Things went very fast, as the three men’s experiments in that new direction all came out in 1989: these were Mobile Suit Gundam: War in the Pocket (Iso), Patlabor 1 (Kise) and Gosenzosama Banbanzai (Utsunomiya). It so happened that two of these three works were directed by Mamoru Oshii and produced in exact parallel: the first episode of Gosenzosama came out just a month after Patlabor 1. Even if Oshii didn’t closely control Utsunomiya and Kise’s work as animation directors (he quickly stopped checking the animation for Gosenzo, leaving it all to Utsunomiya – things were probably similar for Patlabor), he therefore played a major role in the evolution of animation aesthetics, just as he had in his earlier works that championed the “slow acting” philosophy.
Indeed, Oshii’s two studio Deen OVAs, Angel’s Egg in 1985 and Twilight Q #02 in 1987, featured in their staff many students or members of studio Telecom, one of the main origins of the realist movement. On Angel’s Egg, we find Masaaki Endô, Makiko Futaki, Shinji Otsuka and Yoshiyuki Sadamoto. On the other hand, on Twilight Q, character designs would be handled by Katsuya Kondô and the animation entirely handled by Ghibli-related animators. Besides their staff, both works shared a similar atmosphere and animation philosophy, focused on extremely slow, deliberate and melancholy movement. Here, the “slow acting” wasn’t just an aesthetic or technical challenge, but played a direct role in the dreamlike mood of both OVAs, as it seems that characters are barely conscious and act as if they were sleepwalking.
In 1989, as I explained, things were rather different. Gosenzosama was a comedy imitating puppet theater, and Utsunomiya’s approach was to make the most out of a difficult schedule and low framerates: the animation would be constantly exaggerated and theatrical. Utsunomiya therefore staked the “realism” of the animation not on its adherence to strict photorealism, but rather on the ability of the movement to convey physical forces and psychological energies. This was a perfect fit for Utsunomiya himself, a Telecom alumnus, and the many Telecom/Ghibli-related animators on Gosenzosama.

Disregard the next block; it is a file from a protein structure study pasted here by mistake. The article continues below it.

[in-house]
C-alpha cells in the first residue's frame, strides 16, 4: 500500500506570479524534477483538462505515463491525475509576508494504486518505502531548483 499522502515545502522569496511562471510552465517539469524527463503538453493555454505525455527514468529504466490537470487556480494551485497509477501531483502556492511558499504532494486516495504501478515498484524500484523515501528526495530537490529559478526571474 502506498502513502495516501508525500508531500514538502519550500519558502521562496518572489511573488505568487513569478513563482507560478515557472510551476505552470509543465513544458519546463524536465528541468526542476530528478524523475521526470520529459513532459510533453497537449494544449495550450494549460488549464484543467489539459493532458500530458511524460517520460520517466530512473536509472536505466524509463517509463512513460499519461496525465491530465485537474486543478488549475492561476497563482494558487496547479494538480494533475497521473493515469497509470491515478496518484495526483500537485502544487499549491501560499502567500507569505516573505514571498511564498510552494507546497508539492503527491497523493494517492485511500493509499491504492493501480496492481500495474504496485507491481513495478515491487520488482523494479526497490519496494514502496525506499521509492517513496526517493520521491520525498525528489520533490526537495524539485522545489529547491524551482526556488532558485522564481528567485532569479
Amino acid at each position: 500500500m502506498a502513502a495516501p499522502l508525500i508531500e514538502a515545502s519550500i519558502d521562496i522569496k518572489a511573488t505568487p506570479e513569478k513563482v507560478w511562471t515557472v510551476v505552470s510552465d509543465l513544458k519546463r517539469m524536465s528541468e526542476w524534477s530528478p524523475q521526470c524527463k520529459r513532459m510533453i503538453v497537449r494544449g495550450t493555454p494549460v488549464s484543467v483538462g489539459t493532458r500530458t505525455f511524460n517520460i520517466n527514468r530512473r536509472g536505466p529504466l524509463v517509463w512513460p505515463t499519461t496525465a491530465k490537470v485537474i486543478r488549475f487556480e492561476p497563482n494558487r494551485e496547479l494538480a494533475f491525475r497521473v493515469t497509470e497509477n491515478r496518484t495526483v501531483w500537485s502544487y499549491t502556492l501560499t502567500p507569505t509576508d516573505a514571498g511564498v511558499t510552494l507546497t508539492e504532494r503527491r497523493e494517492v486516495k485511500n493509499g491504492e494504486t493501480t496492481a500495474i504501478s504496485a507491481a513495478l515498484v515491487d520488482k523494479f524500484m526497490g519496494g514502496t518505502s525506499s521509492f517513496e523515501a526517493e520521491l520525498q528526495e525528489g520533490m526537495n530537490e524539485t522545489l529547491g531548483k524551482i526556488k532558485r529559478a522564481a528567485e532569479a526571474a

On Patlabor 1, animation director Kazuchika Kise and the artists of production IG took completely different options. Notably, they kept using slow acting in certain scenes, notably what is arguably one of the most important in the movie, the investigation on Eiichi Hoba. There, the function of slow acting was the same as in Angel’s Egg and Twilight Q: use realism to create a dreamlike, uncanny atmosphere – something that was also expressed in the backgrounds, as we will see.
More radically, however, Kise decided, largely on his own, to make radical changes to the character models. At first, he had been given some basic instructions: as Oshii explained, he “told him to make [the characters] realistic, to consider bone structure, to draw heads bigger and eyes smaller”. However, Kise went even further by adding detailed shadows on the faces to highlight physical features such as dimples or small folds of the skin, or more generally to emphasize the volume of objects. This surprised even Oshii, who said “to tell the truth, I didn’t think Kise would go this far. Every time facial expressions changed, he would even animate the shadows”.
This may just sound like Kise being a particularly thorough and zealous animation director. But there was more to it as, by doing so, Kise completely reworked Akemi Takada’s original models and rid them of much of their appeal. The simplicity and beauty of Noa’s bishôjo character was, in a way, “spoiled” by Kise’s corrections which create an off putting, sometimes truly unattractive, impression. Takada herself seems to have been unhappy with Kise’s changes, and the movie’s producers protested; but Oshii defended his animation director until the bitter end so that his work would remain untouched.
Animating shadows was becoming a staple of realist aesthetics in 1989. Indeed, one of Satoru Utsunomiya’s most important responsibilities on Gosenzosama Banbanzai also consisted of animating realistic shadows – not those appearing on characters’ faces, but rather those projected by the characters’ bodies on surfaces such as floor and walls.